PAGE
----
The recent rash of attacks in the West by terrorists, beginning in Nice and most recently occurring (dare I say ending?) in Saint-Éttiene-du-Rouvray, have injected a great deal of tension into political debates over multiculturalism, immigration policy, and domestic security. Some people have begun speaking of a "war" between Islamism and civilisation. These worries are not unfounded, but nor are they in proportion with those which a rational observer of the facts would entertain.
First, let's remark on the generally petty level of the violence involved. Today's attack killed one person and left another fighting for life. Sunday's bombing in Ansbach injured fifteen, but killed no-one. Nine people died in the shooting in Munich last Friday. The attack in Nice, of course, killed 81 innocents, but such attacks are rare, coming perhaps two or three times a year at their most frequent. These numbers perhaps sound bad in the abstract, but let's make some comparisons. Each year in the UK, which has the second safest roads in the world, more than 1700 people die in traffic accidents. (That itself is a massive improvement on the past: 2006 was the first year since records began, 80 years previously, that the figure was under 3000). If we can absorb 2000 deaths from traffic accidents every year, I think we can similarly absorb a couple of hundred deaths from terrorism.
Second, we could prevent most terrorist violence if we really wanted to. With the (admittedly large) exception of the Nice attack, every perpetrator of a notable terrorist attack in the West has been known to domestic intelligence (example). Why aren't the attacks stopped, then? Because doing so would mean arresting people based on suspicion that they might commit a crime, rather than evidence that they had already done so. We could stop most terrorist attacks, but this would come at a cost in civil liberties.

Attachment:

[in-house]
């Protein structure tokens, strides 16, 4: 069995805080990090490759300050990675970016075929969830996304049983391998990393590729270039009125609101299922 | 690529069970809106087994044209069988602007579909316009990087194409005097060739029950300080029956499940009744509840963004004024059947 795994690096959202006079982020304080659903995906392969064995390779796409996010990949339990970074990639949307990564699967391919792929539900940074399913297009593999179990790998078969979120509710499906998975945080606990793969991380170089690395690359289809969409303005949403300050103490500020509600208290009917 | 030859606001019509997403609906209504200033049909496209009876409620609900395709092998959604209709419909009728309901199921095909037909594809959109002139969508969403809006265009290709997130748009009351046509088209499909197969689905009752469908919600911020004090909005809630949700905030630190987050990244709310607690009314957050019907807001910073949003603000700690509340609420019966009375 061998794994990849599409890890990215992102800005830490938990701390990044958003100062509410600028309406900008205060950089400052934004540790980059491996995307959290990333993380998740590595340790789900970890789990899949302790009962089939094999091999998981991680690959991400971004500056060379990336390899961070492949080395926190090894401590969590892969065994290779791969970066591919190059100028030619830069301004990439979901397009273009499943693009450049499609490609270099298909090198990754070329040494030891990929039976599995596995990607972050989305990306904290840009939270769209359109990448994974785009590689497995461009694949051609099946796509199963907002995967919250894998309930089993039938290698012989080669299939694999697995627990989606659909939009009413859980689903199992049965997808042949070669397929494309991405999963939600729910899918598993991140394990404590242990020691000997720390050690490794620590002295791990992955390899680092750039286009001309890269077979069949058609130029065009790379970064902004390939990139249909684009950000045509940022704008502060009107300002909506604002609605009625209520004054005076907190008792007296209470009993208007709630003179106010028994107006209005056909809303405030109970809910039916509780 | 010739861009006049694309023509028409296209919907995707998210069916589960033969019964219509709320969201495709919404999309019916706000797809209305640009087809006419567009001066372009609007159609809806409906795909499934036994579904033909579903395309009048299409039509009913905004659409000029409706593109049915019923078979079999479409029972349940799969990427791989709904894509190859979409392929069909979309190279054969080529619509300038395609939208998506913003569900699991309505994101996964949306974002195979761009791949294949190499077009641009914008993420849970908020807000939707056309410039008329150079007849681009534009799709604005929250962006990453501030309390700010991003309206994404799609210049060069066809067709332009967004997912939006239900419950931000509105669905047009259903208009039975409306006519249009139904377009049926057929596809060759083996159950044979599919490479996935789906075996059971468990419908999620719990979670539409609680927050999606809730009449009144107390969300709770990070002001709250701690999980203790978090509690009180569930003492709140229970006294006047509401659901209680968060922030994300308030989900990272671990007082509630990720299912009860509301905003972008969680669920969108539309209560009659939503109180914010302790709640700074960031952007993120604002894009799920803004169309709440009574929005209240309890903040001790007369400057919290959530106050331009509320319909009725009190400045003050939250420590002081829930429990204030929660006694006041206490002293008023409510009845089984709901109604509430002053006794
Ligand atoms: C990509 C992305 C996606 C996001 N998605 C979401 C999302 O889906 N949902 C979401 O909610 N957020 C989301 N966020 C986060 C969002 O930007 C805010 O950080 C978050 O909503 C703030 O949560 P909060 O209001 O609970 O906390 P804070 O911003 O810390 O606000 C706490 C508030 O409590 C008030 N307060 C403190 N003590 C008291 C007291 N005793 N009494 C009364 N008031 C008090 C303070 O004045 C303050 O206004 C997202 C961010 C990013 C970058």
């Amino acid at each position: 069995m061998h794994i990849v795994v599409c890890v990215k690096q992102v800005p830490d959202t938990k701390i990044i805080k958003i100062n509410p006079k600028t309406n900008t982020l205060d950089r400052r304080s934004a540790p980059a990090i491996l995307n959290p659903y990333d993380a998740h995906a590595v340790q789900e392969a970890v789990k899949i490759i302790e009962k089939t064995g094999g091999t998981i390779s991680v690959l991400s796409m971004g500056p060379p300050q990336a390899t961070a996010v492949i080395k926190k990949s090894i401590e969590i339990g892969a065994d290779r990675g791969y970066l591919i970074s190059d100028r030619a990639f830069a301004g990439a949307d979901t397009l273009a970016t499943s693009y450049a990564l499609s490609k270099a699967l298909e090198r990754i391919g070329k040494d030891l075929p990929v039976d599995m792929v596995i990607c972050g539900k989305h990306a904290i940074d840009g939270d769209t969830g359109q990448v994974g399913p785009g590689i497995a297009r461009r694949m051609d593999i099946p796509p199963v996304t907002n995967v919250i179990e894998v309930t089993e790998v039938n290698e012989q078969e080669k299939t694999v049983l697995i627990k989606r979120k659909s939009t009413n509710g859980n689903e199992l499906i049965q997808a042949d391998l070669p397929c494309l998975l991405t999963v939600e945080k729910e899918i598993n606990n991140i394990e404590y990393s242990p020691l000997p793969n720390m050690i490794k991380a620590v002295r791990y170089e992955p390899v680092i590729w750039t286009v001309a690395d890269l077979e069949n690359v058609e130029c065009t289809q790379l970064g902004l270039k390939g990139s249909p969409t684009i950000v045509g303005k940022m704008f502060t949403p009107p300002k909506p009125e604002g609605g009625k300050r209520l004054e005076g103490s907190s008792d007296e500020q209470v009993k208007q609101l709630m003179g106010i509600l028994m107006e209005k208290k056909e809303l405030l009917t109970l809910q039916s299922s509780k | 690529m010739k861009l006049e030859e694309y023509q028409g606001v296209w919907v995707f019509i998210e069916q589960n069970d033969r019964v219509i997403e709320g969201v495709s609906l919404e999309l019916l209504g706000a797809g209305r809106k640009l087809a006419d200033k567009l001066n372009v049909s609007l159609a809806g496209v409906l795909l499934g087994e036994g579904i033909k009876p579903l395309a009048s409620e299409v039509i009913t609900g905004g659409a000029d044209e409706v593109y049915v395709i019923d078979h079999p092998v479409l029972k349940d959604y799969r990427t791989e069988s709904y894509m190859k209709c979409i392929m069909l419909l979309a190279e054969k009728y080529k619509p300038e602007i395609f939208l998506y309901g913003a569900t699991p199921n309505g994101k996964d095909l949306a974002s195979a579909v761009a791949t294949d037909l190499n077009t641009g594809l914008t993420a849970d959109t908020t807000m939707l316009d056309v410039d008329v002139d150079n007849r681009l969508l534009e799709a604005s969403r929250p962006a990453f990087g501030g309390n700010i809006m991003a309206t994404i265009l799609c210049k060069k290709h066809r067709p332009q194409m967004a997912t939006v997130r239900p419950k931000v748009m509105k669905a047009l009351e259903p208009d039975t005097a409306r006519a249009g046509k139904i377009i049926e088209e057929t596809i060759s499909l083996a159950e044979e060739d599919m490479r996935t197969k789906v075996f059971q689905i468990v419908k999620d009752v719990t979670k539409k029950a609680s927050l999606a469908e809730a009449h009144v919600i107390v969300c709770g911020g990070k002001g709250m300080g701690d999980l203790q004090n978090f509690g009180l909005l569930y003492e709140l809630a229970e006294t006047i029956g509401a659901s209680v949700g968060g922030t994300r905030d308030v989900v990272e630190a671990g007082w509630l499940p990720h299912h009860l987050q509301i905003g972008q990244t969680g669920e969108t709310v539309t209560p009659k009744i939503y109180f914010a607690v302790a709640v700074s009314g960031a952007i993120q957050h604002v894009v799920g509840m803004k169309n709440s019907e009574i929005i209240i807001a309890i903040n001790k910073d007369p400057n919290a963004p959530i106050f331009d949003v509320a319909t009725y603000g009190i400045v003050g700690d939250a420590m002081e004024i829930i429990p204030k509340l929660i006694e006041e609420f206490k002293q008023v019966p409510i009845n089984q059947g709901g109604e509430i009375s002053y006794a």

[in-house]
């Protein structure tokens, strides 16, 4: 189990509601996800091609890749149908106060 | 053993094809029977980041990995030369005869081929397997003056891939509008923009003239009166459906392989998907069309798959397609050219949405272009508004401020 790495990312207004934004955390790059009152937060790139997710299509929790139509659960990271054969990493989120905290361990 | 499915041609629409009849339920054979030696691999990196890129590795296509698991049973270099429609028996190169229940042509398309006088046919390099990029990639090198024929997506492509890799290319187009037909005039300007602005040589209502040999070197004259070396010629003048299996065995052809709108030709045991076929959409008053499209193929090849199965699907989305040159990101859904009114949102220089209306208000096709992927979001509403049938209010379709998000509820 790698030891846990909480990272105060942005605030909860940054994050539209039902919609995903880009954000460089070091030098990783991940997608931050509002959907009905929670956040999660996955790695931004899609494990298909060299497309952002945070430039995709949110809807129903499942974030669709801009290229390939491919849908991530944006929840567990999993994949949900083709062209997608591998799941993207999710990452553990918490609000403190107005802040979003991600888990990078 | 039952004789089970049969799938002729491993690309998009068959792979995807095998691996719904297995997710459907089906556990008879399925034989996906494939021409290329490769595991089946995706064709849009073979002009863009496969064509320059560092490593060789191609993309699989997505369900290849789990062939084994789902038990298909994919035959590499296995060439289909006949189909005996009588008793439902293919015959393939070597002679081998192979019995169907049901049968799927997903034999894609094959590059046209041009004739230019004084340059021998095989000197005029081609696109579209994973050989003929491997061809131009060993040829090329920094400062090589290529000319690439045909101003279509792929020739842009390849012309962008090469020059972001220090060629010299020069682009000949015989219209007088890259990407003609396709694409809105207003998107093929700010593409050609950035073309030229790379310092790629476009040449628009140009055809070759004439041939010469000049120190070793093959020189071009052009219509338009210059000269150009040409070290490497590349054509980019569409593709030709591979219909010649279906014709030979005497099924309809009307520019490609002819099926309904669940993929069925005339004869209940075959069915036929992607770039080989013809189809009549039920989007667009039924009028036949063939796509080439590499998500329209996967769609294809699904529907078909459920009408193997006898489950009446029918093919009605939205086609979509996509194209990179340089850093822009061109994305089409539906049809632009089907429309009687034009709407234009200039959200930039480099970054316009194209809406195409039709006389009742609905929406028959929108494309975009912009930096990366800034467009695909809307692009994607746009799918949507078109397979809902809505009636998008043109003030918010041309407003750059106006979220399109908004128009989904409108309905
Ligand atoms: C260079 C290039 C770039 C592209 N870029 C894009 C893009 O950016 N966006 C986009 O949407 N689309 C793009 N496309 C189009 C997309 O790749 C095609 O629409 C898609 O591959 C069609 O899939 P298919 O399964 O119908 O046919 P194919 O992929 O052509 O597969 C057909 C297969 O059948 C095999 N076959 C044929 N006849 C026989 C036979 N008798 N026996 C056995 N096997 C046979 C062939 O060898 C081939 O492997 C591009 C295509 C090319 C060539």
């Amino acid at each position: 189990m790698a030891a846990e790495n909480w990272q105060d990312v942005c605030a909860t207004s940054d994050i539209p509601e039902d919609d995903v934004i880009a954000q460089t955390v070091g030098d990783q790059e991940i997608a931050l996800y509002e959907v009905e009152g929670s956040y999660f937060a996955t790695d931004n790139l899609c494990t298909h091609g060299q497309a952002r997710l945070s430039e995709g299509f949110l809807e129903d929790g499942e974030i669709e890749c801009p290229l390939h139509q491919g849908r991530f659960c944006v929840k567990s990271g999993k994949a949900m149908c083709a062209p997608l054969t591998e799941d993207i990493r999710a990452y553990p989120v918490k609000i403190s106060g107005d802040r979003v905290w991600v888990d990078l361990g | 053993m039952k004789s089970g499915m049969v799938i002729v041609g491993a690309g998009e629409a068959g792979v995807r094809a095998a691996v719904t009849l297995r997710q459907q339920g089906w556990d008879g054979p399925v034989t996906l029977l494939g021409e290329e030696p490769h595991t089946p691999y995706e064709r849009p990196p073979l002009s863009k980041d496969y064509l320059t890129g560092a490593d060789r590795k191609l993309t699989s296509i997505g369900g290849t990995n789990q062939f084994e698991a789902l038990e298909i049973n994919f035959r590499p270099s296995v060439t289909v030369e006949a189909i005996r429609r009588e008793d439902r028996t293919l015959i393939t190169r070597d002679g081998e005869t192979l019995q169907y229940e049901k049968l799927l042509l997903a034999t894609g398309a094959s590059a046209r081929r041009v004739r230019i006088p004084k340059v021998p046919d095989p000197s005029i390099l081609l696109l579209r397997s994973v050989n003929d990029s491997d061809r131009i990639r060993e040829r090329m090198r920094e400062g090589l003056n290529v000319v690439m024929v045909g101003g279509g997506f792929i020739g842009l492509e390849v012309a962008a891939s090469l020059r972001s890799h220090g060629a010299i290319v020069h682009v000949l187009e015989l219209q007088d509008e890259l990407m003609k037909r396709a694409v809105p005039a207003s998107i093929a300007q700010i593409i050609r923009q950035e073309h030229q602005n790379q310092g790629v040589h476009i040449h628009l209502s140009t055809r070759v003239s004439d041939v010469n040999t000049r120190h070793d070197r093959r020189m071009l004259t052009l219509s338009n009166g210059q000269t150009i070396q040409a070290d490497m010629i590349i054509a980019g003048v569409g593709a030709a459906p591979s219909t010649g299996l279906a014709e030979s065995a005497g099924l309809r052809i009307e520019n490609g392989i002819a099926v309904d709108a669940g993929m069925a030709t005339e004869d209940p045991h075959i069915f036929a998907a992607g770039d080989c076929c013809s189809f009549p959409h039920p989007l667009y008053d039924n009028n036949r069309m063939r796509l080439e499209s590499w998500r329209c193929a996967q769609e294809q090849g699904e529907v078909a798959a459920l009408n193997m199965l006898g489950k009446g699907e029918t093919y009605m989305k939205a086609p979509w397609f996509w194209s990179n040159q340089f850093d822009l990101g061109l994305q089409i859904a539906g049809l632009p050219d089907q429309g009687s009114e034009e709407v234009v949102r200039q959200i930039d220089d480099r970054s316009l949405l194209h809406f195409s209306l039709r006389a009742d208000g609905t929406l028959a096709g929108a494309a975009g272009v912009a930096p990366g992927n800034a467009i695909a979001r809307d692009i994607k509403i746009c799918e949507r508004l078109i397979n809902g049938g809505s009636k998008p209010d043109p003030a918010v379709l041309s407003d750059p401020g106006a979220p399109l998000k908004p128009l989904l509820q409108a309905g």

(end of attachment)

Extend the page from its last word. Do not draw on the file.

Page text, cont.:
I don't want to say that such costs should never be paid. Going back to the traffic example, we don't ban people from driving in order to prevent traffic accidents - but we do require them to wear seatbelts. There may well be low-hanging fruit to be had: policies that will, with minimal expense or inconvenience, reduce the incidence of terrorism upon our societies (note: preventing thousands of people from entering the country they want to live in does not count as "minimal inconvenience").
At the same time, though, we should note the possibility that we have already gone too far down this route. Airport security, for example, incurs vast costs in time for gains in security which are small to non-existent, and of dubious necessity: air travel is in fact considerably safer than road travel.
Laying my cards on the table: I think we should basically just ignore terrorism. (In the first world, that is: in the Middle East it's actually a very serious problem, although what that means for our politics I don't know). It is genuinely possible that there exist low-hanging-fruit policies which we ought to implement - mandatory detention of people returning from ISIS is very plausibly one, along with state attempts to promote moderate Islam and perhaps even some censorship of violently Islamist views (although my liberal side is very worried by this last idea). But understand that there are no two ways about it: if this becomes a war, Islamism will get curb-stomped.